The Saturday morning before Thanksgiving, I sat in a small, plastic capsule atop wooden stilts at the edge of a forest on my parents’ property in central Wisconsin. As I peered out the glassless windows that surrounded me there was hardly a sound, except for the soft hiss of a small propane heater between my feet. Odd for the opening day of deer hunting season.
I thought back to hunting during my teenage years, when it was unusual for more than a few minutes to pass without hearing at least the muffled sound of a gunshot miles away.
“It’s like a war zone,” my grandfather used to say during particularly good years for hunters.
As the morning wore on, an occasional shot broke the stillness, but I heard fewer than 10 before I climbed out of my deer stand at noon and walked back to my parents’ house for lunch.
The scarcity of gunshots that morning was a symptom of the fairly steady decline in the number of hunters in the U.S.
Lee Walker, the outreach director for the Virginia Department of Game and Inland Fisheries, said his state has seen the number of hunting licenses sold decline by about three percent each year for the last 20 years.
Walker said one reason for the drop is that the tradition is not being passed from one generation to the next at the rate it has in the past.
“It takes a hunter to make a hunter,” said Walker. “Hunting’s not an activity that you just simply pick up and go out and do. Usually a youth was introduced to it by a member of the family or someone close to the family, and they’d go out and go hunting together and learn how to hunt.”
American family life is packed with school and work commitments, as well as a multitude of recreation options. Walker said there’s a clear trend for outdoor and rural activities to be among the pastimes that fall by the wayside.
“We find ourselves having to compete against a lot of other activities,” he said. “And as our country becomes more urbanized, those activities tend to be soccer and football and baseball and those types of things tend to be more localized to the community.”
Keith Warnke, the hunting and shooting sports coordinator for the Wisconsin Department of Natural Resources, also pointed out that Americans are choosing to have fewer children, so the next generation of hunters was bound to be smaller.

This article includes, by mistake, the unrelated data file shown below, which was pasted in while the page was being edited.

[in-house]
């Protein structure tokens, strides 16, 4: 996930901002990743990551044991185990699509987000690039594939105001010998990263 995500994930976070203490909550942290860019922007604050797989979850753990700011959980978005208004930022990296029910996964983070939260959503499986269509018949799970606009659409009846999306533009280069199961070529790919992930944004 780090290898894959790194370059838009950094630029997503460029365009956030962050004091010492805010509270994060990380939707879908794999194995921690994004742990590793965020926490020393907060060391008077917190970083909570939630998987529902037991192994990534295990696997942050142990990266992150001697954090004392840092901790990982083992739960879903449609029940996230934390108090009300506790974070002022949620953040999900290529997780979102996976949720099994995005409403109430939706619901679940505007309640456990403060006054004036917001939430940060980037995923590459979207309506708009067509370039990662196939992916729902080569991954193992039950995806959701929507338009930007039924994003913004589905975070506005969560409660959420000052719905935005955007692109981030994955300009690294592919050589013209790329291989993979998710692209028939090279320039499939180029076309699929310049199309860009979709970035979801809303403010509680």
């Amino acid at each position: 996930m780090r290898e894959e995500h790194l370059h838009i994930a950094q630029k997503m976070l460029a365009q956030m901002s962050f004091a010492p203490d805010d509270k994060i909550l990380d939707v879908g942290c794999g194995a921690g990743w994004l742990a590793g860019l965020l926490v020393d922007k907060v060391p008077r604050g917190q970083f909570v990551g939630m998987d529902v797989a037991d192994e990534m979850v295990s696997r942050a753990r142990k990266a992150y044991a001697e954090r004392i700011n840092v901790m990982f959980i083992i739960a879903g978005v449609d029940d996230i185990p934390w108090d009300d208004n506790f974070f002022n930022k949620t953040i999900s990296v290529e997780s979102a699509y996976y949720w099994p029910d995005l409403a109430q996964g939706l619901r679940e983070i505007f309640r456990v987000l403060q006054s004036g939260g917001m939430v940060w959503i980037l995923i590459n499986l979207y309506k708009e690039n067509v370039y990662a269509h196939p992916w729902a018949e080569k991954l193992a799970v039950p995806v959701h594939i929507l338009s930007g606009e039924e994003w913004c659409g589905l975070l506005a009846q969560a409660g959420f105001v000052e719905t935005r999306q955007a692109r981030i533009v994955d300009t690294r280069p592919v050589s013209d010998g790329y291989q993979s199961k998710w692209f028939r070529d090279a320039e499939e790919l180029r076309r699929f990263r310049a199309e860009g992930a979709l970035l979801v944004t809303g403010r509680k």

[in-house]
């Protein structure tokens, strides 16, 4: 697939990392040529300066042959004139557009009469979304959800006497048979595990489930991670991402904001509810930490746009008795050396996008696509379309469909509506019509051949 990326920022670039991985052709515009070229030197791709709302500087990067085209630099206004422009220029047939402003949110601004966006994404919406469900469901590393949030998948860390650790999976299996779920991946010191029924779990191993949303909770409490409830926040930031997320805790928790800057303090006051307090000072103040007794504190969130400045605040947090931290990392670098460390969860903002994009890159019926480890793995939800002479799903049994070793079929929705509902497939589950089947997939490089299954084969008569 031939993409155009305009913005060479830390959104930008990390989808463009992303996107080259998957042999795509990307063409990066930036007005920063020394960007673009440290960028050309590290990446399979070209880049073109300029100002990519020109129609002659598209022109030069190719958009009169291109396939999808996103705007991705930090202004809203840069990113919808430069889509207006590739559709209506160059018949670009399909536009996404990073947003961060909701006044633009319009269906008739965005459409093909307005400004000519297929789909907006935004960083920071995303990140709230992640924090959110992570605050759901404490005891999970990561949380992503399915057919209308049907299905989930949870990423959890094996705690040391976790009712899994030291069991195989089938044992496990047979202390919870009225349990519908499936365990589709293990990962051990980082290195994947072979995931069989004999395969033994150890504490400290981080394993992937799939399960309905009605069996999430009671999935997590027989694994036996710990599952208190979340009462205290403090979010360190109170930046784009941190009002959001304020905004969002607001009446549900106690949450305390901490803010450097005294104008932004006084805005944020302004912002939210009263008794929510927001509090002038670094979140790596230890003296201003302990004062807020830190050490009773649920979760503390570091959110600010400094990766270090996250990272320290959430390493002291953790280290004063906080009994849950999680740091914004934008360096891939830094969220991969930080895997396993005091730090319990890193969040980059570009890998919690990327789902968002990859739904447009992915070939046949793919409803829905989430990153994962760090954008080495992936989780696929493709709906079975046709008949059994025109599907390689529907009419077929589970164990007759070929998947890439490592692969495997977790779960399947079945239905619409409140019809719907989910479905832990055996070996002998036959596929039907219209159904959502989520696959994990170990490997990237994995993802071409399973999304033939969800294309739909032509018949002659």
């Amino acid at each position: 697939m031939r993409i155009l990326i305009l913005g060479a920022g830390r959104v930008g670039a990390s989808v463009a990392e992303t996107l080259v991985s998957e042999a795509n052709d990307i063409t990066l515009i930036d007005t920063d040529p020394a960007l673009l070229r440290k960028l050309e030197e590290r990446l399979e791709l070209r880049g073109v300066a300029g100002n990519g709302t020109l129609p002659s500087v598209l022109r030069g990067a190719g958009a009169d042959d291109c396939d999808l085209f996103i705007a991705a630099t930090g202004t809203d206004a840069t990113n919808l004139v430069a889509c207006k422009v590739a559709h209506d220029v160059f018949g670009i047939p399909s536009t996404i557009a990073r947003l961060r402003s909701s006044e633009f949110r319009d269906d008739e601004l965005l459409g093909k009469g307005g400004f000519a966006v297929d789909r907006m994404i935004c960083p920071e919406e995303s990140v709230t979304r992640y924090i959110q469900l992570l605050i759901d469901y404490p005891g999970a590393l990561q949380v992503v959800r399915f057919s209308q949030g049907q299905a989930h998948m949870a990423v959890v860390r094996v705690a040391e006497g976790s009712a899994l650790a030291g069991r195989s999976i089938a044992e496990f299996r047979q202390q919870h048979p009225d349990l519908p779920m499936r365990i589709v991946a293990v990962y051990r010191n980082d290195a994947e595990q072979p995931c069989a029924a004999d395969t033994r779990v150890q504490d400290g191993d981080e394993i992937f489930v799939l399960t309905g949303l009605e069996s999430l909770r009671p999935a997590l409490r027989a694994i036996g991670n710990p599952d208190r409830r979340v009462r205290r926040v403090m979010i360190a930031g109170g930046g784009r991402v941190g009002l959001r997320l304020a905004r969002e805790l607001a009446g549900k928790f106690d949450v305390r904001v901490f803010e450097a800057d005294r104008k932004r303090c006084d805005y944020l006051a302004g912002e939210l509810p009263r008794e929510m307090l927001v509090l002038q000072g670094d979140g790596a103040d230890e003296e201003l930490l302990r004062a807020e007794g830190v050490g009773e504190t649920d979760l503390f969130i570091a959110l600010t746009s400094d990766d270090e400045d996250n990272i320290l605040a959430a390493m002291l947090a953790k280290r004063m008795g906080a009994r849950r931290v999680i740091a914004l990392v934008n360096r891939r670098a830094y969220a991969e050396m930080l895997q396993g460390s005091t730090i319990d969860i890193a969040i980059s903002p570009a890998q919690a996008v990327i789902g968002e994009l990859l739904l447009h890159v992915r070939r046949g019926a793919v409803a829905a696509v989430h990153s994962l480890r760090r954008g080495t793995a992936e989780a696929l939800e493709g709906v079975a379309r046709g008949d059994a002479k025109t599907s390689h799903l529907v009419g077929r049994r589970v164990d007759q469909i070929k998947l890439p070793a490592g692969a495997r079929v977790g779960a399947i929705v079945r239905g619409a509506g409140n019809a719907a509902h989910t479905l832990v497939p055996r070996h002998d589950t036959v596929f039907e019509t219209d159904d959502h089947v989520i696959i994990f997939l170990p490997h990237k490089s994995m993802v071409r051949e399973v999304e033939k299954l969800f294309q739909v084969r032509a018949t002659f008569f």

“If you run the simple algorithm out, of course this is what’s going to happen,” he said.
The decline in hunting has a variety of economic impacts and affects the ability of conservation agencies to manage natural resources.
“Hunting is a billion dollar industry, nationwide,” said Walker. “It has a huge impact on rural communities.”
Hunters spend money on gas, food, lodging and other goods and services in the areas where they hunt, Walker explained, and many of them are small, family-owned businesses.
In many states, funding for natural resource agencies comes largely from the sale of hunting and fishing licenses, boat registrations, and other permits. As that revenue stream shrinks, there’s less money for the wide variety of natural resources those agencies manage. And many of those resources are used and enjoyed by non-hunters, including wildlife refuges, parks and the management of non-game wildlife.
Hunters also play a direct role in managing the populations of game animals. For example, Wisconsin sets population targets for different areas of the state and issues special licenses that allow hunters to shoot female deer accordingly. By controlling the number of female deer hunters take, conservation officials can try to tailor herd size to what the area can support.
Kevin Wallenfang, a deer ecologist with Wisconsin’s Department of Natural Resources, said the southern part of his state already has areas where they don’t meet those goals, and allowing individuals in the existing hunting population to take multiple deer doesn’t help much.
“There are a lot of deer,” he said. “On average, a hunter would want to take one deer. Probably less than eight percent of hunters are interested in shooting more than one deer.”
To stabilize or even bolster the ranks of hunters, many states, including Virginia and Wisconsin, have started mentor programs that pair people interested in hunting with experienced hunters.
“We’re finding we need to ramp up our supply of mentors, because the demand to get involved in hunting is much greater than the supply of mentors,” Warnke said.
One U.S. trend that is actually helping to spur interest in hunting is the desire for sustainable, local food.
“Right now we’re seeing a lot of interest in people going out and harvesting their own food, knowing where their food comes from, knowing how the food was prepared – literally from field to table,” Walker said. “Hunters have always known that the game that they’re able to harvest when they’re hunting is the original organic food.”
Warnke said that trend is especially encouraging because it’s resulting in a lot of young parents participating to Wisconsin’s hunter mentoring programs.
“And if we can, as a hunter, make a hunter out of that kid’s parents, then the parents will make a hunter out of that kid,” he said. “The bottom line is it’s going to be up to us, as hunters, to expand our focus to include the local food sourcing movement and our children in the next recruitment effort.”